9th December 2018
Established 1872. Online since 1996.

Record cruise ship season, and Queen Victoria due next summer

Cunard’s Queen Victoria is due to call at Lerwick next July.

Another record-breaking cruise season at Lerwick Harbour closed this week – as it was announced that Cunard’s Queen Victoria is scheduled to call next July.

This year saw 91 vessels and an increase of around 78 per cent on 2017. A total of 90,336 passengers welcomed at the port since mid-March, taking its involvement to a new high.

The final scheduled ship of the season, Cruise & Maritime Voyages’ Marco Polo, was forced by poor North Sea weather to bypass Lerwick yesterday while en route from Torshavn in Faroe to Kirkwall in Orkney.

Tonnage at Lerwick was also a new high, at 3,837,998 gross tonnes, including 11 maiden calls.

Several new port records featured the MSC Meraviglia in July – the biggest cruise ship yet at Lerwick (171,598 gross tonnes); most passengers (5,092) plus around 1,500 crew; and, along with Hapag Lloyd’s Europa, the busiest day at Lerwick with almost 7,500 passengers and crew.

Lerwick Port Authority senior commercial executive Victor Sandison said: “A great team effort by everyone involved in Shetland has meant another very successful cruise season and helped ensure we are on even more itineraries in 2019. Local providers have risen to the challenge of servicing the extra demands.

“In a rapidly expanding global market, with another 90 vessels on order over the next five years, there is increasing requirement for special places to visit and the growing popularity of Shetland and its many attractions as a top destination augurs well for the future.

“There are 115 vessels, including 12 maiden calls, booked so far for 2019, up 25 per cent on 2018, with passenger numbers approaching 92,000. Highlights will include a call by Cunard’s Queen Victoria in July.”

With vessel sizes increasing, the port authority’s future plans include possible dredging to increase capacity alongside, and a longer-term outlook to create a new deep-water berth in the town centre to be used by cruise ships.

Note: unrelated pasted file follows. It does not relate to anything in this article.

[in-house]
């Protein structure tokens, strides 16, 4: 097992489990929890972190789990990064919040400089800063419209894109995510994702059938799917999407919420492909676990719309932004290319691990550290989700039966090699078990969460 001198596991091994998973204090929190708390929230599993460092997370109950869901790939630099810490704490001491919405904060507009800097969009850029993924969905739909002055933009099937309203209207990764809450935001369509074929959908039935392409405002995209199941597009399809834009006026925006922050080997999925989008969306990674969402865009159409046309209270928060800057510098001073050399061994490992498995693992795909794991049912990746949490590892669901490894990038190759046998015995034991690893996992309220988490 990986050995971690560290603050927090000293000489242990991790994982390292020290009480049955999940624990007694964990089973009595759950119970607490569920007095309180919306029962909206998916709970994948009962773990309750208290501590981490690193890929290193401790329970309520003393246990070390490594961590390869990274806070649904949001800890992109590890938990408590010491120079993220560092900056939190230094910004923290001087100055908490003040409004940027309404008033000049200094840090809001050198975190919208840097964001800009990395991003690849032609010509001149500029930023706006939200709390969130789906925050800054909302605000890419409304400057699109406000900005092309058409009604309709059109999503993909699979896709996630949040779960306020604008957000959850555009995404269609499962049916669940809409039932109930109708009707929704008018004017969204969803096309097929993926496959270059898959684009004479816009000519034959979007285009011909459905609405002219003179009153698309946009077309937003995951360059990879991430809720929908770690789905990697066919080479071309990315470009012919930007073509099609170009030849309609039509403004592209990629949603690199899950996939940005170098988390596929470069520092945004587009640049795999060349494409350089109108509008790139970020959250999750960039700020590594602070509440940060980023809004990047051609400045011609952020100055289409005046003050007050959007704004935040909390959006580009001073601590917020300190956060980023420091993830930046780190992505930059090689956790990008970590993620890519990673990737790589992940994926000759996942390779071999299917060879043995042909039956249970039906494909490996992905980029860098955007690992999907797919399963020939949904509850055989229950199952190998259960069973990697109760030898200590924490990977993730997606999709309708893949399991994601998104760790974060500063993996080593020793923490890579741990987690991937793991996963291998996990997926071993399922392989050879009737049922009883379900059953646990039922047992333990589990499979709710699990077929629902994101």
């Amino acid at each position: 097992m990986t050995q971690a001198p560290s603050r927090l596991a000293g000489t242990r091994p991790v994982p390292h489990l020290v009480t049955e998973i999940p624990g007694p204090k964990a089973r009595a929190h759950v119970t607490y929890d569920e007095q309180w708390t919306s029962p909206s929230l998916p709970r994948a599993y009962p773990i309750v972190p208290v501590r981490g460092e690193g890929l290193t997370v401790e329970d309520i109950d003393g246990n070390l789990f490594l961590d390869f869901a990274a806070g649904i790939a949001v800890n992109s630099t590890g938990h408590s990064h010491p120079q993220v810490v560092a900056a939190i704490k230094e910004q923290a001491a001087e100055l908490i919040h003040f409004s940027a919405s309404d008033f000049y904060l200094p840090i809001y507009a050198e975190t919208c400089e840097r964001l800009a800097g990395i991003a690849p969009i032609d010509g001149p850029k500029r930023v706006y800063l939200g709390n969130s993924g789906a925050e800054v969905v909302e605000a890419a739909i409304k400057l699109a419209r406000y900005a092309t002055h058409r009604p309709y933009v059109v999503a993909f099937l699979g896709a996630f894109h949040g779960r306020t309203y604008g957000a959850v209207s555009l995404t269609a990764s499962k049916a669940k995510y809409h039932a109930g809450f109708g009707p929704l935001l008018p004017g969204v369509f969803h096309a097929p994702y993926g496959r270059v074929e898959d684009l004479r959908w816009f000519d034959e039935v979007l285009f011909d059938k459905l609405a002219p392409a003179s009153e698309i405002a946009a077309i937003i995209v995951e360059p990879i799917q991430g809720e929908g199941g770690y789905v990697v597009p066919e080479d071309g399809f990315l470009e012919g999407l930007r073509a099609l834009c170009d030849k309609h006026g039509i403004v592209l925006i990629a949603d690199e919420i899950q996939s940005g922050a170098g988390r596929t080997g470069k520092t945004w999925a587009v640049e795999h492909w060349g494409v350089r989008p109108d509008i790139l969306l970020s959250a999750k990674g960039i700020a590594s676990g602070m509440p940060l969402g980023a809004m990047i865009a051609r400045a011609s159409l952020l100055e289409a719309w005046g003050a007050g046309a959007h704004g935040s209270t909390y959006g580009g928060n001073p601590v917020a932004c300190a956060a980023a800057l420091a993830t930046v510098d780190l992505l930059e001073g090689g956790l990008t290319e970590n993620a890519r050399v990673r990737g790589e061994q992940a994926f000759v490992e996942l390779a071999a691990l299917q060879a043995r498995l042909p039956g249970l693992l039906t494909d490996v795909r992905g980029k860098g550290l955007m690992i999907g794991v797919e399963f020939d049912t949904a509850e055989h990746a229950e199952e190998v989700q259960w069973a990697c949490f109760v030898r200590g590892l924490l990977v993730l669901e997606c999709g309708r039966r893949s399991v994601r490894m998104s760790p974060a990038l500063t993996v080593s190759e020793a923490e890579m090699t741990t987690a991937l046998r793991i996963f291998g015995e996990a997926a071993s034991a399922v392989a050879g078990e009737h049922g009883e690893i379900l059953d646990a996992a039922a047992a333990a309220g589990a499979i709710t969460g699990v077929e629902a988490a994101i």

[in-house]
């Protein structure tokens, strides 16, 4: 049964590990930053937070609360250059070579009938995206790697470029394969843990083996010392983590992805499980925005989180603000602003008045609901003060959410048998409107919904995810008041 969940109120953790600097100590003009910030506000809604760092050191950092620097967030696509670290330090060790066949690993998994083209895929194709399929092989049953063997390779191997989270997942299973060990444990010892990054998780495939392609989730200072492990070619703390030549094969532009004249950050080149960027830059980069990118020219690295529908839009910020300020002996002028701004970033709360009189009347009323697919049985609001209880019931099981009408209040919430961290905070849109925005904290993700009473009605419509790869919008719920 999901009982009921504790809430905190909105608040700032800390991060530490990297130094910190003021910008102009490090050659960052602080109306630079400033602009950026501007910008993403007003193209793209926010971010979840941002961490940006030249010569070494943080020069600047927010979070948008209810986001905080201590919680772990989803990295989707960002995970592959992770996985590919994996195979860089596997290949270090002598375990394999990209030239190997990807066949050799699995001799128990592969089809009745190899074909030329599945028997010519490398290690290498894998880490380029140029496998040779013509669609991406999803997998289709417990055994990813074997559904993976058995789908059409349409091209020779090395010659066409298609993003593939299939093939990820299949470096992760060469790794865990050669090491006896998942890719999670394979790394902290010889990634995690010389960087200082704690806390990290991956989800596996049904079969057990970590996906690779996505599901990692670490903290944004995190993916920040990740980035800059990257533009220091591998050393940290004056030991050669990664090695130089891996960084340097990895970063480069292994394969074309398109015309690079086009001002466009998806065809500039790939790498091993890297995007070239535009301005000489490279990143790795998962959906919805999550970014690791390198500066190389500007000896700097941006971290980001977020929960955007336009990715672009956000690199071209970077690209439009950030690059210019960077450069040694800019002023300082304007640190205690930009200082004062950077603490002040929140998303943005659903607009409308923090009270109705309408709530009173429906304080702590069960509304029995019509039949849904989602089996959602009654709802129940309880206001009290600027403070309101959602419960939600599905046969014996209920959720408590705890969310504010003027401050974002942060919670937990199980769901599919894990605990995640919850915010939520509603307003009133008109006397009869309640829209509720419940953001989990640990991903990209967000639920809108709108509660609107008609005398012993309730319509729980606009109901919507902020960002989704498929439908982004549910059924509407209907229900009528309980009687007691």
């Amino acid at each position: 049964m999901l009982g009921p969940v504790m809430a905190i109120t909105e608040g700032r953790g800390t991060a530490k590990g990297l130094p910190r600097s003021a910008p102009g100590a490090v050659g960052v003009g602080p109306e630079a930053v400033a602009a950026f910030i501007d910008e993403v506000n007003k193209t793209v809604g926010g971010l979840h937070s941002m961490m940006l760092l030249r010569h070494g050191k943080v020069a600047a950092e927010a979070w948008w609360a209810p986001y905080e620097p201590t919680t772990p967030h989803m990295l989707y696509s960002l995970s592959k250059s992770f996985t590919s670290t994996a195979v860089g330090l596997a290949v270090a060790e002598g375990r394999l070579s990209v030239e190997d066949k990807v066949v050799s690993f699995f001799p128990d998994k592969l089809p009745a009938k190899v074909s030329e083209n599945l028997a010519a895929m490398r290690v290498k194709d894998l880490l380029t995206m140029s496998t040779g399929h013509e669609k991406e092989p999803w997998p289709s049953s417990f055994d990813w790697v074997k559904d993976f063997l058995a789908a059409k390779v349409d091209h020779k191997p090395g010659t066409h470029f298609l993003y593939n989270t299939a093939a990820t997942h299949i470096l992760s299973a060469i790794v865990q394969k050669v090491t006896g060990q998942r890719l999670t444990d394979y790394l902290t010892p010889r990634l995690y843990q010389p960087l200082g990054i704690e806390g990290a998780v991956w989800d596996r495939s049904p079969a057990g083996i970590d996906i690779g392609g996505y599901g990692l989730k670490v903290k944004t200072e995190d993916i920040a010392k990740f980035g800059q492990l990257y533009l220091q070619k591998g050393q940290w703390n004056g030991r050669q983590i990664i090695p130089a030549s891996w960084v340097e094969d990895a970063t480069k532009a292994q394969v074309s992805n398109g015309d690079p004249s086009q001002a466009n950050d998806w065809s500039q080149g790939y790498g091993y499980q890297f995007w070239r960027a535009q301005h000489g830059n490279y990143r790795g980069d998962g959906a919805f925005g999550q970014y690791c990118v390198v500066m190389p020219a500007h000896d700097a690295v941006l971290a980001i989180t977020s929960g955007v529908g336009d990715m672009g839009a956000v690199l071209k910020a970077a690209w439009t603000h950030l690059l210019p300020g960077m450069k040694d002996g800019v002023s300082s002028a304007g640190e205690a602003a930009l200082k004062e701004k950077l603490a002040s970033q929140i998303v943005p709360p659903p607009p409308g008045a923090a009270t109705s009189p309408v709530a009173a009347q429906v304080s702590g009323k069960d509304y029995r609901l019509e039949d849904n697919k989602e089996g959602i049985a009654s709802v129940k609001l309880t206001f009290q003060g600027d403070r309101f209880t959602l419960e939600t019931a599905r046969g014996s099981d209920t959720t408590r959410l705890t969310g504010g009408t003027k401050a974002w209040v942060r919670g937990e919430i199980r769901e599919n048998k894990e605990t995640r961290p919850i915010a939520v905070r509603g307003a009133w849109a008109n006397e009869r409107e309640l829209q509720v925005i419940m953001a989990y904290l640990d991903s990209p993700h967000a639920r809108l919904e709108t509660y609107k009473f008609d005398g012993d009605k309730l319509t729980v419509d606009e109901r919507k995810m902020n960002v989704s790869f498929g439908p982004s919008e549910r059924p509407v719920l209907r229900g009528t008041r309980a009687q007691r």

About Jim Tait

Jim Tait is news editor at The Shetland Times.

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9 comments

  1. John Telford

    I have seen reports that cruise ships during a stay in port will produce atmospheric pollution equivalent to several million cars sitting with their engines running, is this correct. Has any study been done on the impact in Shetland.

    Reply
    • Fraser Cluness

      You get the same from cows on a farm, wonder if anyone has worked out how their farts impact on Shetland too? It’s great to think this things but we all go on the northlink or fly to Aberdeen and beyond all around the world never give it a thought.

      Reply
      • Christopher Johnston

        Not to mention those gassy sheep and humans.

  2. Donn Ard

    We’re booked on Royal Caribbean for next May. Been wanting to visit since watching the two seasons of “Shetland” on Netflix. Seeya then!

    Donn & Janet Ard
    Lufkin, Texas
    donnard39@gmail.com

    Reply
  3. Wayne Conroy

    I would also like to know if any studies have been done as to potential impact to the air quality in Lerwick.

    These ships run on heavy fuel oil… The lowest grade of fuel possible. This produces high levels of sulphur dioxide and nitrogen dioxide and they continue to burn fuels in port to power their large vessels. This, of course, is going to affect the air quality in port. These gases have been linked with a range of health problems including asthma, heart disease and cancer.

    Lets just hope that this is taken into account when they consider allowing cruise ships to berth in Lerwick and its not just another case of money coming before peoples health and welfare!

    Reply
  4. Terry Wilkinson

    Can i ask if the comments made by the other poster John Telford re pollution are founded it certainly needs to be looked at if it’s correct

    Reply
  5. Ian Tinkler

    Please fear not. The atmospheric pollution from heavy fuel oils burnt by ships moored in Lerwick port is transient and although toxic if inhaled is really only a tiny discharge. Now if you really want poisonous how about the fumes from Lerwick District Heating! That is 24/7 and truly in our own backyard!!!! Dioxins, particulates, C02, Mercury? Arsenic, assorted heavy metals and so on !!!!!

    Reply
  6. Richard Paton

    The negativity towards what is an increasing valuable income stream to Shetland is astonishing frankly.

    Pollution is everywhere from Sullom Voe flare stacks, cars, diesel powered power station, the list is endless…

    Cruise ships bring money into the island for the port authority, shipping agents, local bus companies, local taxi operators, private hire specialists, even down to the humble cafes and chippies.

    Any money the LPA makes is reinvested into improved infrastructure that benefits everyone, even right down the local supply chain.

    We should’t slam the door on any business these islands should be thankful to get.

    Reply
    • Wayne Conroy

      Funny… I dont see “astonishing negativity” here richard so I feel you are stretching things a little!

      The only thing asked was regarding possible pollution in Lerwick Harbour. If pollution was found to be an issue there would be nothing stopping these ships from carrying on visiting as they do… Just preferably not sitting in dock. If pollution is within decent levels then they could let them sit in… Whats your problem with that? Is money yet again to be the controlling factor in a decision that may affect peoples health?

      Reply

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